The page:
By Lynne Friedmann
At the end of a July that broke heat records across the country, a new report released by two California State agencies project that summer months of extreme heat will be the norm by 2060.
“Our Changing Climate 2012, Vulnerability and Adaptation to the Increasing Risks from Climate Change in California” is the latest in an ongoing series of assessments commissioned by the California Energy Commission and the California Natural Resources Agency to help plan for the state’s climate future. Scripps Institution of Oceanography at UC San Diego researchers led four of the studies included in the report.
Among the findings: Rising July temperatures by 2060 will outpace what we now consider to be exceptional, recording heat records. Scenarios that sea level along the California coast will reach levels three to four feet higher than those recorded in 2000.
Also, the conclusion that, if the most extreme global sea level estimates are realized, by the end of the 21st century coastal managers can anticipate annual coastal flooding events of much greater magnitude than those experienced during the 1982-83 El Niño. This last finding has tremendous implications for the state’s infrastructure of roads, railroads, and power generation and transmission systems located in coastal zones.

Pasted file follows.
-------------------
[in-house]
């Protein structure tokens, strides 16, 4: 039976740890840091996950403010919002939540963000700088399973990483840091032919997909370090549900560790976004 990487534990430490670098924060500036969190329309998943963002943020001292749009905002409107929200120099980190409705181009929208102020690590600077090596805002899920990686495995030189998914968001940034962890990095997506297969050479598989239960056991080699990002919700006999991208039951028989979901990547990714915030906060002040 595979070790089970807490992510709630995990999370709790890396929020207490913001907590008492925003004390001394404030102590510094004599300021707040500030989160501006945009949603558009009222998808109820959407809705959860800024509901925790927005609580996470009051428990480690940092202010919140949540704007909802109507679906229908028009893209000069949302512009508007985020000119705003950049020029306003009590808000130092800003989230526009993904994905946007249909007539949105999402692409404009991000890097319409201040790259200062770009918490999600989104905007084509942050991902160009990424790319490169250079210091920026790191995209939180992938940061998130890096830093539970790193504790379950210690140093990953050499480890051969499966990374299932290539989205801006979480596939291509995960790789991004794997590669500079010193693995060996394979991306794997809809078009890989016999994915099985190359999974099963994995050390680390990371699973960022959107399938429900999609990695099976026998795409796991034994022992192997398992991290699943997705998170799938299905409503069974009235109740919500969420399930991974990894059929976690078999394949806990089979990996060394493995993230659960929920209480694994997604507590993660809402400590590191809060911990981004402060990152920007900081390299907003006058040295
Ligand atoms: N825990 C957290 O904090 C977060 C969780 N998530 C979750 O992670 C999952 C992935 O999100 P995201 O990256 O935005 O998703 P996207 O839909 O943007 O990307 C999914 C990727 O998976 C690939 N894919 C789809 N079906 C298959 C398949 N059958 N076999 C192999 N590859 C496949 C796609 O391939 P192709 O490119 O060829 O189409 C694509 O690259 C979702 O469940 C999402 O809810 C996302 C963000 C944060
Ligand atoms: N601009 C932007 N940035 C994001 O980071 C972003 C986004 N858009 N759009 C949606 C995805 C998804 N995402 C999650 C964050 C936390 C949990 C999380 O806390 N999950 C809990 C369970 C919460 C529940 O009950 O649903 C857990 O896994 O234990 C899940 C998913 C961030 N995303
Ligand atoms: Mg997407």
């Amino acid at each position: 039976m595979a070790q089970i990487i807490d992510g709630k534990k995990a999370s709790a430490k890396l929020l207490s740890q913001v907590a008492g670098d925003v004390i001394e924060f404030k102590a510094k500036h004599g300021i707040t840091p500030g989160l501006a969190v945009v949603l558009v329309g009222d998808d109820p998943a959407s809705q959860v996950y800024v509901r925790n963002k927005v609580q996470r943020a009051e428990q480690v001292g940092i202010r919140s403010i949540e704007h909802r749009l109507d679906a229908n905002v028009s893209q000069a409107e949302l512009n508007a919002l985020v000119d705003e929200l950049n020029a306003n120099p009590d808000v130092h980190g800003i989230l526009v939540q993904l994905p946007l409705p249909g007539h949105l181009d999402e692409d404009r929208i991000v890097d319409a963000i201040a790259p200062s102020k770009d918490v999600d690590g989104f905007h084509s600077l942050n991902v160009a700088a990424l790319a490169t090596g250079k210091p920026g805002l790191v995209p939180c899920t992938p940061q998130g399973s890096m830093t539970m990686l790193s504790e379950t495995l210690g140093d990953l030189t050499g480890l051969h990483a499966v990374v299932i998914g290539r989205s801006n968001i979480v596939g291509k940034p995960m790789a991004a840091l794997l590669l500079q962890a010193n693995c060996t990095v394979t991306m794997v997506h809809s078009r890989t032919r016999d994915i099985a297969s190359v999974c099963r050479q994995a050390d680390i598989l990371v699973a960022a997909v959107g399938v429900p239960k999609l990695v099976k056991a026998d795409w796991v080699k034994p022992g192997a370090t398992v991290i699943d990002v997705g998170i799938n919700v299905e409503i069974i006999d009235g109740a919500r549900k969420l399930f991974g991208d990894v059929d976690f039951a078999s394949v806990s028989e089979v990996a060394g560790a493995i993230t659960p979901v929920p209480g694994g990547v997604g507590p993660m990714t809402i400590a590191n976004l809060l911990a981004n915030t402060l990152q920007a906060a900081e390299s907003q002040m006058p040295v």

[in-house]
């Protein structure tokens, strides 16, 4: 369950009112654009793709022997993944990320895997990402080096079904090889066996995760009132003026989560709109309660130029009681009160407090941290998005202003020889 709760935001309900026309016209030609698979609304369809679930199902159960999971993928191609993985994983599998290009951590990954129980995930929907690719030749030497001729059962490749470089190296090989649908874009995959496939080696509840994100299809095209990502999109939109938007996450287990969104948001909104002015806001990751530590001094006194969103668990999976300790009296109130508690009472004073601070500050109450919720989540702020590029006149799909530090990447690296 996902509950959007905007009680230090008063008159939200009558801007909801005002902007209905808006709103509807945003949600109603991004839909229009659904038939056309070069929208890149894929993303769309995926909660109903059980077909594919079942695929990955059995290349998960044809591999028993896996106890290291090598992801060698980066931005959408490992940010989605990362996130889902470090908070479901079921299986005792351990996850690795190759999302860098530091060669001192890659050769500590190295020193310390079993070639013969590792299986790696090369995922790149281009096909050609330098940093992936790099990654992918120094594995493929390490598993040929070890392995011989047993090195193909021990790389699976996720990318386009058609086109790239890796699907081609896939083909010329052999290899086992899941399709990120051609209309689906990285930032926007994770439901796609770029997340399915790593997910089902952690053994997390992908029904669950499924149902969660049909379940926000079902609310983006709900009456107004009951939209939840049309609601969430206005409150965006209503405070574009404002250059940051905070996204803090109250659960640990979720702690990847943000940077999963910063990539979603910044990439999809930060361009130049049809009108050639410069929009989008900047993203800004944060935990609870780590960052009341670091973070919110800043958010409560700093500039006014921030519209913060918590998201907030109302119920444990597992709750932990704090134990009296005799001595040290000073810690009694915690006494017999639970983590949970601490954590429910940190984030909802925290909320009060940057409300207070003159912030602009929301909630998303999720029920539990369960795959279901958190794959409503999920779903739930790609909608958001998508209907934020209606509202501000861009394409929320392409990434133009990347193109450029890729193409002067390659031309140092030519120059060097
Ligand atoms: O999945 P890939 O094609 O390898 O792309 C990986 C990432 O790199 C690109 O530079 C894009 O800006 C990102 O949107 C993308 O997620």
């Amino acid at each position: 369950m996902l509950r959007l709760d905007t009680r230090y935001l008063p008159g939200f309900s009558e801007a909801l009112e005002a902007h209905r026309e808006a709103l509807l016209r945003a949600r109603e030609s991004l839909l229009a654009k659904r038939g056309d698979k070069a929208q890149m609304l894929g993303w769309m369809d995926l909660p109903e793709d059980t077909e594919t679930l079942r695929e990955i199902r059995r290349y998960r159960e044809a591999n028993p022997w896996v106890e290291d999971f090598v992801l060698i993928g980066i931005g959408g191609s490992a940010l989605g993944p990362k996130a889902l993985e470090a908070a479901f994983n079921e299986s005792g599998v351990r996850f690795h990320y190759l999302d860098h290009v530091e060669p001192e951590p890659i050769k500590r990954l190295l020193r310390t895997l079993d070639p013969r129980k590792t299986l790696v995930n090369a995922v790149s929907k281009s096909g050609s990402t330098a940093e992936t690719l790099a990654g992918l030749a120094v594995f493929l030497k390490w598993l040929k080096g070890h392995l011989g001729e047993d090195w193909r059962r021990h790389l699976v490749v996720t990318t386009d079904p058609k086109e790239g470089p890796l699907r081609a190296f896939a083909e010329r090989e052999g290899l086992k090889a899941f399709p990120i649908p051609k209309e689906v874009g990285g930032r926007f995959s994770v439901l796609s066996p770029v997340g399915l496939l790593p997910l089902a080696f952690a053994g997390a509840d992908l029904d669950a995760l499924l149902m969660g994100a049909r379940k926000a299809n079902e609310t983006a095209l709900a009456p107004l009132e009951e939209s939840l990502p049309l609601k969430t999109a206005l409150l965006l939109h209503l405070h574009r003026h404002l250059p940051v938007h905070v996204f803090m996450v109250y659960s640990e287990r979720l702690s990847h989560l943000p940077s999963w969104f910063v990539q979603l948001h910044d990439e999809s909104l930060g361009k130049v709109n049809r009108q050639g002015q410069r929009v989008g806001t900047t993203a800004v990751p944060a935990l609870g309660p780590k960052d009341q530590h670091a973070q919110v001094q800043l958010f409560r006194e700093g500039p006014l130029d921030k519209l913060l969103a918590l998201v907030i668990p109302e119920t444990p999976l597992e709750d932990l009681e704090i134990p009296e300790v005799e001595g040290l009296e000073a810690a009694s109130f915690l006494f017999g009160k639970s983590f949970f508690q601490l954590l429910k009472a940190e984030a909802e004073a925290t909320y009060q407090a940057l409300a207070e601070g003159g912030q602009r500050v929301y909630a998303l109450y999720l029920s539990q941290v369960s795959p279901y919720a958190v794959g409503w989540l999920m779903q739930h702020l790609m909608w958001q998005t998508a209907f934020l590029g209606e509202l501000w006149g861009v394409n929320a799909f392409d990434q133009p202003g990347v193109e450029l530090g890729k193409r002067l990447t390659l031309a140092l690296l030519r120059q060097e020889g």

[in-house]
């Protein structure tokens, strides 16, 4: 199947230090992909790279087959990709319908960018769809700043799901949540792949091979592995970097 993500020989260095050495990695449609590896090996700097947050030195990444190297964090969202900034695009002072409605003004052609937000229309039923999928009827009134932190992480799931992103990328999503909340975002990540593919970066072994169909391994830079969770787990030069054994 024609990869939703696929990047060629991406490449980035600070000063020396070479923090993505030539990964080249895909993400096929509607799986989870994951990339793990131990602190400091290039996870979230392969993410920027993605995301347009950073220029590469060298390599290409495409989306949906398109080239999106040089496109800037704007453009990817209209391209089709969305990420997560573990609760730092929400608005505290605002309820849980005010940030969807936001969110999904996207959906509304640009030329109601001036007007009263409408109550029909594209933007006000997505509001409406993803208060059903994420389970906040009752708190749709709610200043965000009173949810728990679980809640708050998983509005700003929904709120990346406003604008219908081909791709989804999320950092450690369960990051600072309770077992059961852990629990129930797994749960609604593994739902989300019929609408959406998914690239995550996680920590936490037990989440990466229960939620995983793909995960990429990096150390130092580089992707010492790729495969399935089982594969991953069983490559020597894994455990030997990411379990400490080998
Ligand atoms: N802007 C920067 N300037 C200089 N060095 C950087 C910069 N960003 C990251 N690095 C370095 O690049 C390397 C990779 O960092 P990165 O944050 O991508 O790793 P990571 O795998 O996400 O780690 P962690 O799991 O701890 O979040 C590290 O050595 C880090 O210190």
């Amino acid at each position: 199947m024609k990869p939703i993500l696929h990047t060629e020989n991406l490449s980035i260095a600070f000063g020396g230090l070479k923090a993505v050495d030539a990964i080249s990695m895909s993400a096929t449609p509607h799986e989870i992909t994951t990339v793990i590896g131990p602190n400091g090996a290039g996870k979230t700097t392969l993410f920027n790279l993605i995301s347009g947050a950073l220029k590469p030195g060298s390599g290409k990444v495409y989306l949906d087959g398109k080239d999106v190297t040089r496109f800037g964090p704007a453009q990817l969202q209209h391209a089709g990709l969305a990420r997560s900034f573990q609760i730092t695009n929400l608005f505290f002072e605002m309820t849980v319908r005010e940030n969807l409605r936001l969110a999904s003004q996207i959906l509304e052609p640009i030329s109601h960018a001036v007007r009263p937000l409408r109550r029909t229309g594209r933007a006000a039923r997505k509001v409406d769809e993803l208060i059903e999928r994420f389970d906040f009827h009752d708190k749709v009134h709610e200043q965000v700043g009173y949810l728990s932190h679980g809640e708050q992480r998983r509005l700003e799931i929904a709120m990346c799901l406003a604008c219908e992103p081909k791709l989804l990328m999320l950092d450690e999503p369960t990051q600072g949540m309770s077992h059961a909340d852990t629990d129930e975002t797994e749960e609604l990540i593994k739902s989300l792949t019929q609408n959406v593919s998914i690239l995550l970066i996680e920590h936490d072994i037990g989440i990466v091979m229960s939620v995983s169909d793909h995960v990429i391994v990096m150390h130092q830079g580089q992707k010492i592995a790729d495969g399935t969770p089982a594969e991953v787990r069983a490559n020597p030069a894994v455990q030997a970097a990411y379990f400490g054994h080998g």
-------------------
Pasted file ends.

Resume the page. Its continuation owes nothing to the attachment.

Researchers concluded that current management policy, which relies heavily on long-term historical norms, will likely be insufficient to cope with the increasing variability brought about by climate change, but forecast-informed management would offer better results.
— More information at
Protection against broad range of flu
A team led by scientists at The Scripps Research Institute and Crucell Vaccine Institute (in the Netherlands) describes three human antibodies that provide broad protection against Influenza B virus strains. The same team had previously reported finding broadly neutralizing antibodies against Influenza A strains.
Isolation of the new antibodies will help efforts to develop a universal antibody-based flu therapy for use in severe infections or to protect hospital staff during an outbreak. These antibodies may also provide key clues to the design one day of an active universal flu vaccine — designed for long-term protection against flu viruses, not just against the current season’s strains.
— The findings appear online in Science Express. News release at